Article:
In this study of heterosexual men and women with a partner known to have HIV-1 infection, once-daily oral TDF and TDF-FTC were associated with risk reductions of 67% and 75%, respectively, against HIV-1 infection when provided in conjunction with other HIV-1 prevention services. Both TDF and TDF-FTC showed significant, and a similar magnitude of, HIV-1 protection for both women and men.

Clinical trials of tenofovir-based preexposure prophylaxis have had conflicting results. Once-daily oral TDF-FTC reduced the risk of HIV-1 acquisition by 44% in a multicountry study among men who have sex with men and by 62% among young heterosexuals from Botswana,20,21 and the use of 1% tenofovir vaginal gel decreased the incidence of HIV-1 among South African women by 39%.22 Biologic and behavioral hypotheses have been proposed to explain the failure of two trials of preexposure prophylaxis among African women to show protection against HIV-1 infection,23,24 including a lack of adherence to daily doses of preexposure prophylaxis, vaginal concentrations of tenofovir achieved with oral dosing that may be particularly sensitive to nonadherence,25 sexually transmitted infections or other cofactors affecting infection with HIV-1 in young women, high HIV-1 concentrations in the seropositive partner during primary HIV-1 infection, and innate or acquired immunologic factors that may provide adjunctive protection in long-term couples with HIV-1 serodiscordance. Further study is needed to understand which, if any, of these factors influence the efficacy of preexposure prophylaxis.

Although we studied established couples known to be HIV-1-serodiscordant, all HIV-1 transmissions ultimately occur between serodiscordant partners. Our findings provide proof of concept that preexposure prophylaxis can reduce HIV-1 acquisition in heterosexual populations.

High adherence is essential to achieve clinical benefits from antiretroviral agents for HIV-1 treatment,26 and emerging evidence suggests that adherence to preexposure prophylaxis is also important for HIV-1 prevention. In the Preexposure Prophylaxis Initiative trial involving men who have sex with men, the relative reduction in the risk of HIV-1 infection from TDF-FTC preexposure prophylaxis was 44% overall but was 73% among the participants with an adherence of 90% or more (as measured by means of pill counts) and 92% among the participants with detectable tenofovir levels in the blood - although only half the participants had detectable levels.20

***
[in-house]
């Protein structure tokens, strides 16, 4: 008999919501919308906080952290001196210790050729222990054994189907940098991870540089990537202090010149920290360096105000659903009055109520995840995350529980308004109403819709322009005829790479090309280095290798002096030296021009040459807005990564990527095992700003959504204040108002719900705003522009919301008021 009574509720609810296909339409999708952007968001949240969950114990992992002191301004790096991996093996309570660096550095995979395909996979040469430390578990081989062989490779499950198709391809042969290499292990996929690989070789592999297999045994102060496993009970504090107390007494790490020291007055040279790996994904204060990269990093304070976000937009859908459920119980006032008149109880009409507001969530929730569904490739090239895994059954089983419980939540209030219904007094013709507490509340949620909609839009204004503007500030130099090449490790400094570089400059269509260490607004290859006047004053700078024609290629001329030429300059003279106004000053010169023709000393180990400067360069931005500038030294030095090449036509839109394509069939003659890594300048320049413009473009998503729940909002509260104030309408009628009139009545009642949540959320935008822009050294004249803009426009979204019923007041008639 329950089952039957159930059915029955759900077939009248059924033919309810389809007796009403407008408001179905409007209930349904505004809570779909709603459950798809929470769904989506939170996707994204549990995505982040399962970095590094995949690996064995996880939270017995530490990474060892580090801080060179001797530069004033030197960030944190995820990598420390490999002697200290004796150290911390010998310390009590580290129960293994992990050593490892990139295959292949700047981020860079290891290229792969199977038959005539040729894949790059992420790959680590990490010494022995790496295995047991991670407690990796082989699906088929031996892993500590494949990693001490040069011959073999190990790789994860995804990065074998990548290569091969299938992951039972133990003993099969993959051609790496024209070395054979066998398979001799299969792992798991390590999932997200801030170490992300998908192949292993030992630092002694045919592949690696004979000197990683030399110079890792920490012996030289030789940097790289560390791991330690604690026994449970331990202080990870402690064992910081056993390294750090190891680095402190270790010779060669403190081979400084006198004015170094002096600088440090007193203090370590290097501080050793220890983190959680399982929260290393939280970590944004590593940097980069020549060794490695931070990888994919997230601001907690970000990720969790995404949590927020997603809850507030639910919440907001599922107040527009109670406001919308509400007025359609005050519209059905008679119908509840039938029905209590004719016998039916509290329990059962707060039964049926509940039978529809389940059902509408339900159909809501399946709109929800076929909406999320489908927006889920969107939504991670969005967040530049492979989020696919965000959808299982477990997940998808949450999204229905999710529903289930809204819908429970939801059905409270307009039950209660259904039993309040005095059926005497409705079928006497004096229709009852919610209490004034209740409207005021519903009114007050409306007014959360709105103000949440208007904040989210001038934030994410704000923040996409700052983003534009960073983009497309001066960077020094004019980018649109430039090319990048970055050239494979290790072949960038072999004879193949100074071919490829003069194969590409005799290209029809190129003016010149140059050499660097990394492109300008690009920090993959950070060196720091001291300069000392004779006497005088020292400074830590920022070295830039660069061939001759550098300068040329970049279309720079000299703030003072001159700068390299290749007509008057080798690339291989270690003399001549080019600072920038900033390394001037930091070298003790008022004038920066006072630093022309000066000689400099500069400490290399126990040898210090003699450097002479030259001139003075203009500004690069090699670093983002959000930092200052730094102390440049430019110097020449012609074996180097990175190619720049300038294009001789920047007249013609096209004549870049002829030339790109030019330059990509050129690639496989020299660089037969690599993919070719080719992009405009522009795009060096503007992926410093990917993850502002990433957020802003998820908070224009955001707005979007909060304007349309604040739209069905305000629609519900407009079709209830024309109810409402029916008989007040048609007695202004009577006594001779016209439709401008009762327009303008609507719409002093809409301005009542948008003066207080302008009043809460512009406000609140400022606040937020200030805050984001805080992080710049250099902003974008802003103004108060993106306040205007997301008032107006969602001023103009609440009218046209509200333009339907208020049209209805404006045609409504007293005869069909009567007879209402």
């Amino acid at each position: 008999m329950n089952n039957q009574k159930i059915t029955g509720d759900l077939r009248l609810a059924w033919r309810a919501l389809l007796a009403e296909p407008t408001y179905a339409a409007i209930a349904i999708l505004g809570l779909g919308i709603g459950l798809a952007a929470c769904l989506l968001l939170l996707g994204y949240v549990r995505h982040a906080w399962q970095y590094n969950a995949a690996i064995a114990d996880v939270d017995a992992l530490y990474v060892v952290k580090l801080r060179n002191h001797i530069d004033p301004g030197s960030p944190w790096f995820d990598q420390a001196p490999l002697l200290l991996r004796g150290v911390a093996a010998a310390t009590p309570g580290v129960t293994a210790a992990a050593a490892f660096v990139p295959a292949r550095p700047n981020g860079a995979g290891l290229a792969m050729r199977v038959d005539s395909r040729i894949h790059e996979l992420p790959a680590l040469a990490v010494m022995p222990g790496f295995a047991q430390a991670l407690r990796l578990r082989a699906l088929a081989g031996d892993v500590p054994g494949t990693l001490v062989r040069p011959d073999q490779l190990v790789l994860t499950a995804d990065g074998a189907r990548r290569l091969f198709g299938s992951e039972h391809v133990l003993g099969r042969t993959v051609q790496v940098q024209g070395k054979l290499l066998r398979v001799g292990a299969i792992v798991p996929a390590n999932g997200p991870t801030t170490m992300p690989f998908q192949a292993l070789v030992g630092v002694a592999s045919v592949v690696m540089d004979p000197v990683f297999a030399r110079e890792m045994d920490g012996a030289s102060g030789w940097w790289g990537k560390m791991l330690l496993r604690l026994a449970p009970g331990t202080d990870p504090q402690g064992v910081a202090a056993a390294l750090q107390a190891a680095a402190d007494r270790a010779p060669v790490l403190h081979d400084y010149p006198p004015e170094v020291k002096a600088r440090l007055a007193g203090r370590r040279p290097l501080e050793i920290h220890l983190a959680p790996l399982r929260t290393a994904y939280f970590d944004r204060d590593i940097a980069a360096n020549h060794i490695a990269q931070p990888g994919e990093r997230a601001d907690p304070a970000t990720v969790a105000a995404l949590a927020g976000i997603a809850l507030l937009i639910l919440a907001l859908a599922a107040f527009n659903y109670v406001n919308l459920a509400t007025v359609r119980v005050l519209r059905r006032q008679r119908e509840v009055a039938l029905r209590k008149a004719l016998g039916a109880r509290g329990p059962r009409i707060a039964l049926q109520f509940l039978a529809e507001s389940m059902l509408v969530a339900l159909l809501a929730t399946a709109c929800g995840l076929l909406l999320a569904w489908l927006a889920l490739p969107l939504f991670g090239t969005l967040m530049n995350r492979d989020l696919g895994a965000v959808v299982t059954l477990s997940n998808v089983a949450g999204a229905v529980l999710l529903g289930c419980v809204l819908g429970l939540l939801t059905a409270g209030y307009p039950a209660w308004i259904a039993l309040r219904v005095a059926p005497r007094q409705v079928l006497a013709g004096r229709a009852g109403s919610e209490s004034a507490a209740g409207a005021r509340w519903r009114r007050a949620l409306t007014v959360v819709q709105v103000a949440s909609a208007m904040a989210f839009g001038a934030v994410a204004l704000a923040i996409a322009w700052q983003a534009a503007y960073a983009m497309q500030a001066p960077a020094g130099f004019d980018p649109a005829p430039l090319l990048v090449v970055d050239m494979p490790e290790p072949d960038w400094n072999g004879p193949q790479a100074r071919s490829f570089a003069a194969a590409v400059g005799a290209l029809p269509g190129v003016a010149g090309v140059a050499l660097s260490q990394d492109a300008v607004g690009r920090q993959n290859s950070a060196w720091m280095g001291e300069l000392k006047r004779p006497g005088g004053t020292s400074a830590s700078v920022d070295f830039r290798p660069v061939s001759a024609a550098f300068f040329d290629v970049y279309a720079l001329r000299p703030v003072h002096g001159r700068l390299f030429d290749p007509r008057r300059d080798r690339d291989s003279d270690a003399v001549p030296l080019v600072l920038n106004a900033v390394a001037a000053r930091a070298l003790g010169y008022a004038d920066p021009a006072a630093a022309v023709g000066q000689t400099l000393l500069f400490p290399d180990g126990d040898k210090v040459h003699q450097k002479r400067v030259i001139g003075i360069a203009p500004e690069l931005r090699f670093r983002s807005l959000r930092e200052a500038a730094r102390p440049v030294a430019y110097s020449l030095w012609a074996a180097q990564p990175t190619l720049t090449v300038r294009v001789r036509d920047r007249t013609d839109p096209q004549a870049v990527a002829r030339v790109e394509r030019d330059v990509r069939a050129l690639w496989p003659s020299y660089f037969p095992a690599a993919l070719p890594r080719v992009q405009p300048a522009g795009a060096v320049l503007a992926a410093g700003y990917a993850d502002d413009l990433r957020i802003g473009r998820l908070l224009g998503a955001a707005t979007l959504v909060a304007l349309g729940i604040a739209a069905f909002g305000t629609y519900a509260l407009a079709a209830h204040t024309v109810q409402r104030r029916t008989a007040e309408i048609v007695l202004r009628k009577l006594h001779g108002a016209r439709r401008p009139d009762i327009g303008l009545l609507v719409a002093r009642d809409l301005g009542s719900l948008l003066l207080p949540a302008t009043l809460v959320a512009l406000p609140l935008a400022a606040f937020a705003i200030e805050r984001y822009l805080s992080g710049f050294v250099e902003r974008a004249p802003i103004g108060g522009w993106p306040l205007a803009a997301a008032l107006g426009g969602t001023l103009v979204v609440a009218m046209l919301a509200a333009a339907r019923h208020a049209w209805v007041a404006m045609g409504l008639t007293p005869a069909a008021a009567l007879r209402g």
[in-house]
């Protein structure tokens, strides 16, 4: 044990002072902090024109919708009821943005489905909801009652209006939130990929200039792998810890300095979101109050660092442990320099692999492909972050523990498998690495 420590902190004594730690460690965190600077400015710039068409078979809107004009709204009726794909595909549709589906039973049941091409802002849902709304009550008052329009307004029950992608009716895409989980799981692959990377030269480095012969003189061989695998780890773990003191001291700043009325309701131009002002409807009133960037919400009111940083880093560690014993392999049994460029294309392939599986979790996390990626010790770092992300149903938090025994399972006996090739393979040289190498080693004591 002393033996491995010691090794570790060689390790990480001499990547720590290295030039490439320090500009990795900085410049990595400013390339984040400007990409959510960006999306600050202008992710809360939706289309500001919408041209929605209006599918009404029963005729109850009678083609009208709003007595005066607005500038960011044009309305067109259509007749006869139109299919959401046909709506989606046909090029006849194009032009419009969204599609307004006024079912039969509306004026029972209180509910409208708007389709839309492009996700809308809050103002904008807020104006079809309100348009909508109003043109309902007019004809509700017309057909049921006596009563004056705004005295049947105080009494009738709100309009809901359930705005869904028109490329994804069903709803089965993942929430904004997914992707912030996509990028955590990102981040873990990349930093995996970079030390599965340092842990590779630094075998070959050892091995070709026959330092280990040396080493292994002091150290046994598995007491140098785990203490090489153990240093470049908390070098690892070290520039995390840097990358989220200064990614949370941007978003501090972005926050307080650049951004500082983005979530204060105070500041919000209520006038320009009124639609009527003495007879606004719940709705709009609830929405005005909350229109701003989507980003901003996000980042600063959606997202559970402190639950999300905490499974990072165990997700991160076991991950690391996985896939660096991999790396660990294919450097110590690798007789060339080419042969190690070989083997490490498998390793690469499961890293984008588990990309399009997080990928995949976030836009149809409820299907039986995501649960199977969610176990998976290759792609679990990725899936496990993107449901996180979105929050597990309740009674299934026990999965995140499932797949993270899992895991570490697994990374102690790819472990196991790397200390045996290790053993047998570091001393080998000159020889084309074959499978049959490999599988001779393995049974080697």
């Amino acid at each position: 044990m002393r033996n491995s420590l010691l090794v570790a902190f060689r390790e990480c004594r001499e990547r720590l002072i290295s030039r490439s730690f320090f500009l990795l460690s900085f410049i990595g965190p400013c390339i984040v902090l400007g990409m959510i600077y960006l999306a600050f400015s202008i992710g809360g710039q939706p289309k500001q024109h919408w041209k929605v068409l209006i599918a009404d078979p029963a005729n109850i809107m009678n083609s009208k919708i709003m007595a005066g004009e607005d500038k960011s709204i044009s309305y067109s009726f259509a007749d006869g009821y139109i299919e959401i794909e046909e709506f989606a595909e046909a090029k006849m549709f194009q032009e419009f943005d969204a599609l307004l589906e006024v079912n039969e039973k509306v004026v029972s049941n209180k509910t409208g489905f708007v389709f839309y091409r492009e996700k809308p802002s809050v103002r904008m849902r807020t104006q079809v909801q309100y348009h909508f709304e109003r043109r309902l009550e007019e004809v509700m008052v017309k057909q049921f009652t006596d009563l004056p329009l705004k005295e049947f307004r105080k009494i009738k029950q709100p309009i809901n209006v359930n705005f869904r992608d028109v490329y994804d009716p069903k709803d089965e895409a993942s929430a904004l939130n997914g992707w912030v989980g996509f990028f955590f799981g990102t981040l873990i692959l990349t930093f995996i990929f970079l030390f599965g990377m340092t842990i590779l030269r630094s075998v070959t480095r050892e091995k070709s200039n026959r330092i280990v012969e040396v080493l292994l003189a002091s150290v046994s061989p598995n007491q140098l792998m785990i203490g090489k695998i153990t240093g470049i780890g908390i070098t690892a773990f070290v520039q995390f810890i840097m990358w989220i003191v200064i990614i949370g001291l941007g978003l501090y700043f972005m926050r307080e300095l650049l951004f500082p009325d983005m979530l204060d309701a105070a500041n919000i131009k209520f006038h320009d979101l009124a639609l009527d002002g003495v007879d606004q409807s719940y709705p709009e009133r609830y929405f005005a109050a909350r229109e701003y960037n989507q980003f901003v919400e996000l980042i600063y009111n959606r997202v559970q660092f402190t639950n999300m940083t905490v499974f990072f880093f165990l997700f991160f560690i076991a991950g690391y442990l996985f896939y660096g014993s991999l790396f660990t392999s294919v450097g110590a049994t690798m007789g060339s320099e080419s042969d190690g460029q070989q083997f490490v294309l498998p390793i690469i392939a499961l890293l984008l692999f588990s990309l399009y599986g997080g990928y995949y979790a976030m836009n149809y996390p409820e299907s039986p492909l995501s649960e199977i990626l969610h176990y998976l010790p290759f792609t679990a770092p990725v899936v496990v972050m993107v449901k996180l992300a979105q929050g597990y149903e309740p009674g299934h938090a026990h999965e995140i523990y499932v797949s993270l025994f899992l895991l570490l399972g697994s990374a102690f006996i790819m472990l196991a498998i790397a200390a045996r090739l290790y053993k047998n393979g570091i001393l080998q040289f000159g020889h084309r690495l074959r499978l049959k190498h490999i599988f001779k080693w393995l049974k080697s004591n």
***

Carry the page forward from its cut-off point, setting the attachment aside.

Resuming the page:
In our study, retention and pill-count adherence were high, tenofovir was detected in 82% of samples from randomly selected participants, and detectable tenofovir levels were associated with a reduction in the relative risk of HIV-1 infection of more than 85%. The high proportion of samples with detectable tenofovir levels is consistent with the 92% study-drug coverage we calculated on the basis of missed visits, withholding of the study drug, and nonadherence, with the absolute difference of 10 percentage points most likely reflecting the fact that pill counts can overestimate adherence if pills are not returned.

Analyses of objective adherence measures across preexposure prophylaxis trials will be informative for understanding the relationship between adherence and protection against HIV-1 infection. In a subgroup of our study cohort, intensive monitoring of adherence by means of pill bottles with caps that electronically monitor bottle openings and monthly unannounced visits to the home for purposes of pill counting supported high adherence,27 and in-depth interviews have emphasized that trust and the support of a partner reinforce high adherence.28 Strategies to promote and achieve high adherence outside clinical-trial settings will be necessary to achieve maximum public health benefits of preexposure prophylaxis.

We found similar degrees of protection against HIV-1 with TDF and TDF-FTC, in contrast to findings in studies of animal models.11 Dual-agent preexposure prophylaxis would most likely be more expensive than single-agent preexposure prophylaxis, and the potential for differential tolerability and antiretroviral resistance in persons with HIV-1 seroconversion despite the use of preexposure prophylaxis should be considered in decision making with regard to public health policies regarding preexposure prophylaxis. We are continuing the TDF and TDF-FTC groups of our study, including offering randomization to TDF or TDF-FTC to participants originally assigned to the placebo group, to gather additional information on the relative safety, efficacy, and HIV-1 resistance of TDF as compared with TDF-FTC.

In our study, 25% (two of eight) of participants who had acute HIV-1 infection at the time of study-drug initiation had viral resistance develop (through the M184V mutation in one and the K65R mutation in the other). The initiation of preexposure or postexposure prophylaxis in persons with acute HIV-1 infection can select for resistance; strategies to improve the recognition of acute infection are needed.20,29,30 Resistance was rare in partners in whom seroconversion occurred after randomization, of whom a minority had detectable tenofovir levels.